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Closing a joint bank account while divorcing

When Maryland couples are heading toward divorce, some of the challenges can be not only emotional but also practical. Even when a split is amicable, shared assets can often lead to confusion. This can be especially true with joint bank accounts, especially when both parties have bills or other automatic payments connected directly to the account.

A joint bank account means that the account is fully shared by two or more people. Each person who is on the account is a full owner of the account with the right to access all of the funds stored there as well as the right to close the account. At the end of a marriage, closing a joint bank account can help to tie up loose ends.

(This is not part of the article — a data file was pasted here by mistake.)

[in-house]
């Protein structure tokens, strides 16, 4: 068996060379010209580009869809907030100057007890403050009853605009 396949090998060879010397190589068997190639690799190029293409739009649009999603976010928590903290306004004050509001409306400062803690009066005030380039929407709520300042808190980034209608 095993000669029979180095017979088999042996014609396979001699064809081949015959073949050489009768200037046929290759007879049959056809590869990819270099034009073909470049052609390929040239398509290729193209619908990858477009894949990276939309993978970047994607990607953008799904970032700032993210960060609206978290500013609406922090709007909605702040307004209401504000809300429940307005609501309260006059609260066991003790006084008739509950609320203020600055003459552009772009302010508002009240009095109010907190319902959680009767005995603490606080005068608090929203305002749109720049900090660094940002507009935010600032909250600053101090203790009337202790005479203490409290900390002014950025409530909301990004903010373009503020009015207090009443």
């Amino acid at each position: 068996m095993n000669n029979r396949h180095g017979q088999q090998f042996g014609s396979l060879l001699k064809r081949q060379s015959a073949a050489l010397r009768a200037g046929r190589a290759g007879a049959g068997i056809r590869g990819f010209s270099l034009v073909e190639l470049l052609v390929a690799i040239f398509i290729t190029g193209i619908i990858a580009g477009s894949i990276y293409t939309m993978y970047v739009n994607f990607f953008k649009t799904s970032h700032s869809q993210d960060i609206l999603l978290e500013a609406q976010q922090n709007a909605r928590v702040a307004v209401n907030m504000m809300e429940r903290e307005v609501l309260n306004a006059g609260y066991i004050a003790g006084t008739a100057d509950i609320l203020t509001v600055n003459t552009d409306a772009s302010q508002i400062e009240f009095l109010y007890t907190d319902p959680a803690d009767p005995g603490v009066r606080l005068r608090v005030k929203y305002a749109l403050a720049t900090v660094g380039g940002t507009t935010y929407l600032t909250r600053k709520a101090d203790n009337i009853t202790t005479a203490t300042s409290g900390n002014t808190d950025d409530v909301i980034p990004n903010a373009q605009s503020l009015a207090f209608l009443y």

In general, banks require holders to visit in person to close an account. While any account holder can close a joint account without the permission of the other holders, it can speed the process when all parties visit the bank together for the account closing. This can also prevent any misunderstandings about the disbursement of the funds.

The contents of the joint bank account can be settled along with other assets in the divorce. Dividing the assets before going to the bank can help avoid confusion. Some parties may reach an agreement themselves about how to divide their assets and liabilities while others may turn to the courts for an order doing so. In addition, each party should take care to cancel any automatic debits to the account and redirect those payments to their personal accounts.

A divorce lawyer can help someone heading towards the end of a marriage to seek a fair distribution of marital assets. Even in the most amicable of splits, an attorney can help to ensure a fair settlement for property division and other applicable financial issues.

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